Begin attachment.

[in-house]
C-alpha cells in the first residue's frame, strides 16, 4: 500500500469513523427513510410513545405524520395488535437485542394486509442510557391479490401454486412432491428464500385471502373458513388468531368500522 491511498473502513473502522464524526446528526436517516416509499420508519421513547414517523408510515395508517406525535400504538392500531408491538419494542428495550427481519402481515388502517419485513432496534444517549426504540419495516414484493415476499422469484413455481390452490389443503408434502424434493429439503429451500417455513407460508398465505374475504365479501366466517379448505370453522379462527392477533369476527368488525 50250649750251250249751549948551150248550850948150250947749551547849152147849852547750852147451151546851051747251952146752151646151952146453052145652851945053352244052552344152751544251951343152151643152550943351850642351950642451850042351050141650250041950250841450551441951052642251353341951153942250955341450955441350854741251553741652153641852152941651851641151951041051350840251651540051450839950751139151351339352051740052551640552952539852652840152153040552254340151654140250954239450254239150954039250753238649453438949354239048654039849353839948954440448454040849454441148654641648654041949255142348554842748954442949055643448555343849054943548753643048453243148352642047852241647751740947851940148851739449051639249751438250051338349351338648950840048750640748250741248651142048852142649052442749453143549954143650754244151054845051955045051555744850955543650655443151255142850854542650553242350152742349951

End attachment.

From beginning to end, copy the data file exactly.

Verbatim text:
[in-house]
C-alpha cells in the first residue's frame, strides 16, 4: 500500500469513523427513510410513545405524520395488535437485542394486509442510557391479490401454486412432491428464500385471502373458513388468531368500522 491511498473502513473502522464524526446528526436517516416509499420508519421513547414517523408510515395508517406525535400504538392500531408491538419494542428495550427481519402481515388502517419485513432496534444517549426504540419495516414484493415476499422469484413455481390452490389443503408434502424434493429439503429451500417455513407460508398465505374475504365479501366466517379448505370453522379462527392477533369476527368488525 50250649750251250249751549948551150248550850948150250947749551547849152147849852547750852147451151546851051747251952146752151646151952146453052145652851945053352244052552344152751544251951343152151643152550943351850642351950642451850042351050141650250041950250841450551441951052642251353341951153942250955341450955441350854741251553741652153641852152941651851641151951041051350840251651540051450839950751139151351339352051740052551640552952539852652840152153040552254340151654140250954239450254239150954039250753238649453438949354239048654039849353839948954440448454040849454441148654641648654041949255142348554842748954442949055643448555343849054943548753643048453243148352642047852241647751740947851940148851739449051639249751438250051338349351338648950840048750640748250741248651142048852142649052442749453143549954143650754244151054845051955045051555744850955543650655443151255142850854542650553242350152742349951